“CN would not oppose the city’s project provided that CN is not required to provide any financial contribution to its realization,” the letter ends.

Concern about Frank St. accelerated in 2012 after a CN train went into an emergency stop to prevent an accident with a 25-metre tractor trailer on Aug. 15, 2012.

Long vehicles “are hanging over CN railway tracks while trying to engage provincial Highway 16, losing awareness that they may be hit by CN freight or passenger services,” writes a Transport Canada official on Sept. 20, 2012.

The same official seeks “both immediate short and long-term commitments to remedy this situation” and asks CN, the city and the province what they intend to do.

CN tells Transport Canada its track warning lights already in place can work in harmony with highway traffic lights. That’s the case now at the Kenney St. level crossing.

The province repeats its position that it has no plans for traffic lights.

“The signalized intersection at Kenney St. and the Sande Overpass provide the travelling public a safe and efficient means of accessing our highway network,” says a provincial official.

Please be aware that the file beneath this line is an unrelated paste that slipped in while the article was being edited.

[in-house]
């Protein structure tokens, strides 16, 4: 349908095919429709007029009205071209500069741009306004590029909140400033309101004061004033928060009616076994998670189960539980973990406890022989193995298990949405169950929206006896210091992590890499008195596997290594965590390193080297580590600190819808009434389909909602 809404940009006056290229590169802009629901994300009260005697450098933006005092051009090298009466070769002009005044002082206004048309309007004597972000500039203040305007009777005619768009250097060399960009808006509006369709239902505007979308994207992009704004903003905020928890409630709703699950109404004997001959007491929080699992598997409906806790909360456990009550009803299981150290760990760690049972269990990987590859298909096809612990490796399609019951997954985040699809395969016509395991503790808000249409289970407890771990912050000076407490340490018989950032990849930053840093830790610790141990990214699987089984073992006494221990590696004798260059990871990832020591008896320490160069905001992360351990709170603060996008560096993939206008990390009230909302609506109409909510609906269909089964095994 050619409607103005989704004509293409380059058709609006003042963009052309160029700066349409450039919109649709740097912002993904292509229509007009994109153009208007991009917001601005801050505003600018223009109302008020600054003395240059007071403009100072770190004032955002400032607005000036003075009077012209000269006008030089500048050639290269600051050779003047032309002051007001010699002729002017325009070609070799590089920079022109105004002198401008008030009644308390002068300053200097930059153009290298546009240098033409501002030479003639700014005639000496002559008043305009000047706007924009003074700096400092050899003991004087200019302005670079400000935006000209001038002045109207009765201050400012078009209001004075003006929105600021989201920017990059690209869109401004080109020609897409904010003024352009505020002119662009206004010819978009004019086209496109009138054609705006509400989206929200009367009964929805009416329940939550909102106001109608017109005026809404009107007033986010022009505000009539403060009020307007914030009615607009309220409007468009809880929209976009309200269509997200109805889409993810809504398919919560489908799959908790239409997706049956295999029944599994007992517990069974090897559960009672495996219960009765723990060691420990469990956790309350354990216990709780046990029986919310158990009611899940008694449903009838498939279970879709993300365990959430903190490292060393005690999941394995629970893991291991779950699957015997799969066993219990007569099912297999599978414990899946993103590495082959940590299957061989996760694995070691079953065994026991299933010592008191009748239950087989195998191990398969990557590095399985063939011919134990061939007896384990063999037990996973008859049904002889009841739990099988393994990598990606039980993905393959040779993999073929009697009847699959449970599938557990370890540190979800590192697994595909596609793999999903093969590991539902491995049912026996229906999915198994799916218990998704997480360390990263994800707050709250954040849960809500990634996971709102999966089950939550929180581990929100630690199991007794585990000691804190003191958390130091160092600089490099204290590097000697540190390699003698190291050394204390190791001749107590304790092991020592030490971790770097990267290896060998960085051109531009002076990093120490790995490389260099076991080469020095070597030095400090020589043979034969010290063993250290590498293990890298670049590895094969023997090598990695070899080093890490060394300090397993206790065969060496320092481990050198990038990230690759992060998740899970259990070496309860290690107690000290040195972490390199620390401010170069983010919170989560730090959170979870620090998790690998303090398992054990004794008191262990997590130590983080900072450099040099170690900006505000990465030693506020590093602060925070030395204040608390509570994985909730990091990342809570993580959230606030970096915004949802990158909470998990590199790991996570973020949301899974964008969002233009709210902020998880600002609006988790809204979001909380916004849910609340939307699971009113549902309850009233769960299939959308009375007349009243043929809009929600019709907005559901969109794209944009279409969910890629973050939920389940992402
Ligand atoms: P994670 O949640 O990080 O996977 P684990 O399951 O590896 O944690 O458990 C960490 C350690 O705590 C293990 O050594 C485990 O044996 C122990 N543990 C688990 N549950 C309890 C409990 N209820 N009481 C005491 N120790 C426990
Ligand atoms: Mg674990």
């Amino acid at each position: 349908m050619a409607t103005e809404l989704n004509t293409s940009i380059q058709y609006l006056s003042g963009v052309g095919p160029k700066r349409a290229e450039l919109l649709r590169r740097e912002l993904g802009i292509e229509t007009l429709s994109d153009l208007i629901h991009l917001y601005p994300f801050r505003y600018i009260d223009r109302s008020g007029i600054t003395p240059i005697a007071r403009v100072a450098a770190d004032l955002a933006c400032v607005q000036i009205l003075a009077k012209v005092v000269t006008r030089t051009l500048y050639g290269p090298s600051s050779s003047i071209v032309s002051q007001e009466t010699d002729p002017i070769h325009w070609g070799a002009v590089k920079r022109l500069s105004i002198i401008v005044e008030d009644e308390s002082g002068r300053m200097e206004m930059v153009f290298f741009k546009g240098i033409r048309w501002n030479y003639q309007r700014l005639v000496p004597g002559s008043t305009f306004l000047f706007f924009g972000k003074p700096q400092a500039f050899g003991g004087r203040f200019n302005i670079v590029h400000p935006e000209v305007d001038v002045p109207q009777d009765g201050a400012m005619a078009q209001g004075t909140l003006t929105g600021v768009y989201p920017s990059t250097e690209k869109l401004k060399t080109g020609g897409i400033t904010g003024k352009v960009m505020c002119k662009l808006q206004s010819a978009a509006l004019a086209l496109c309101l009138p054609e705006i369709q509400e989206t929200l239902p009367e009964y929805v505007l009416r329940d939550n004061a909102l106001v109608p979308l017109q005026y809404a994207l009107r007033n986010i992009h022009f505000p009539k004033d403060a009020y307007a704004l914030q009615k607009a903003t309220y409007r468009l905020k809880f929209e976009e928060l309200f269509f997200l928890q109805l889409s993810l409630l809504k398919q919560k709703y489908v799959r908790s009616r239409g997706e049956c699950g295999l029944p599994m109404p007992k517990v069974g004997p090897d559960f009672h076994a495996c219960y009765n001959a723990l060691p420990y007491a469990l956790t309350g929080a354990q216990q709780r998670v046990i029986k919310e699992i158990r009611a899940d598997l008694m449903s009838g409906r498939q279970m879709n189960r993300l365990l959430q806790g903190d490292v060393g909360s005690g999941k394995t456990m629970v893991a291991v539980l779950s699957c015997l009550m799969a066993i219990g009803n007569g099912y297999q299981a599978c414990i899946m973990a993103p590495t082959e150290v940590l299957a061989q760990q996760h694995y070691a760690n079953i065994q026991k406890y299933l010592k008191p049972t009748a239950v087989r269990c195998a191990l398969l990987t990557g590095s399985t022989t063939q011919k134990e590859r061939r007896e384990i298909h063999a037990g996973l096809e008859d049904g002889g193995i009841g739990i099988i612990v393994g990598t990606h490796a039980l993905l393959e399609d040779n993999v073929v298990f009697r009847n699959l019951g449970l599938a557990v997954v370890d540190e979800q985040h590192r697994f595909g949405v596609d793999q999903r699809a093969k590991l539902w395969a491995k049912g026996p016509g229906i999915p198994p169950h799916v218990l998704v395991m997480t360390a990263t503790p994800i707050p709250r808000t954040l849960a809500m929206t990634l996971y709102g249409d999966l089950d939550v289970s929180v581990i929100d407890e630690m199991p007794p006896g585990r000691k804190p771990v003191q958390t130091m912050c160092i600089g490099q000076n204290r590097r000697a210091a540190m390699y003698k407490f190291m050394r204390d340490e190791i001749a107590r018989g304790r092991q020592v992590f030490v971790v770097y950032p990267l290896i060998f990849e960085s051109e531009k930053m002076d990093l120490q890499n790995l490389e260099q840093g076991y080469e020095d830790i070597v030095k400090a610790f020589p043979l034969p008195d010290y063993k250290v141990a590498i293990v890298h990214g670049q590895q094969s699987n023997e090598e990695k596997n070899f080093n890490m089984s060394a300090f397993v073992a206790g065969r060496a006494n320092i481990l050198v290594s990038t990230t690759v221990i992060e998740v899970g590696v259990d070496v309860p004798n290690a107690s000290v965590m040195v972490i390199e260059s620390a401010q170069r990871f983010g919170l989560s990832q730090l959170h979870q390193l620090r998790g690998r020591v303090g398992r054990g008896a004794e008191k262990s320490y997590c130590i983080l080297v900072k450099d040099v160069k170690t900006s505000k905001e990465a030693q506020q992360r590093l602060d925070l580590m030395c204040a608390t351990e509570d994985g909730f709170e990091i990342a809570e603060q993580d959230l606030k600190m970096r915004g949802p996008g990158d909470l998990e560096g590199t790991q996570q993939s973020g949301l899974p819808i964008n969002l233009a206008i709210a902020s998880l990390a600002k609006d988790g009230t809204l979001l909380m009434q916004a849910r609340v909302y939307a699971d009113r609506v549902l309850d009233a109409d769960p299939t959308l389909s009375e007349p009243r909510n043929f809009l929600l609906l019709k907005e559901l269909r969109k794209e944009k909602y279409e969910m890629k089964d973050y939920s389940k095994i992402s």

An October 12, 2012 conference call between the city, CN and the province fails to come up with an answer for Transport Canada.

The city rejects any notion of restricting long vehicle traffic.

“Terrace says no interim measures unless CN and B.C. are willing to discuss an overpass,” reads the city file.

The city responds more fully on May 6, 2013, asking Transport Canada to “keep the road open until significant progress has been made on addressing the broader concerns of safe reliable access for motorists, cyclists and pedestrians crossing the railway in the city as a whole.”

A note adds, “Kenney Street is far more dangerous, Sande Overpass is congested.”

Transport Canada follows through on its warning that it will block vehicle access following a June 4, 2013 incident.

“At approximately 11:30 p.m. local time on June 4 [2013], a CN train was required to be put into emergency as it approached the Frank St. crossing as there was a log truck that went through the crossing after the lights and barriers initiated on the train’s approach. We were unable to locate that truck. There were no injuries,” reads a statement from CN.

The event constituted “moving the threat level to immediate at this location,” read a Transport Canada June 6, 2013 letter to CN ordering the closure.

A CN statement on June 11 describes the city as the “local road authority” with responsibility to deal with the situation, suggesting “signs limiting the length of trucks at the crossing and enhanced policing” be put in place.

CN crews place orange spray-painted concrete barriers on both sides of the tracks on Frank St. the afternoon of June 11. They’re supplemented by free-standing orange traffic warning lights.

“Whether or not the current barriers will be modified depends on the length of the mandated closure, and we are not in a position to speak to that,” indicates a followup CN statement on June 13.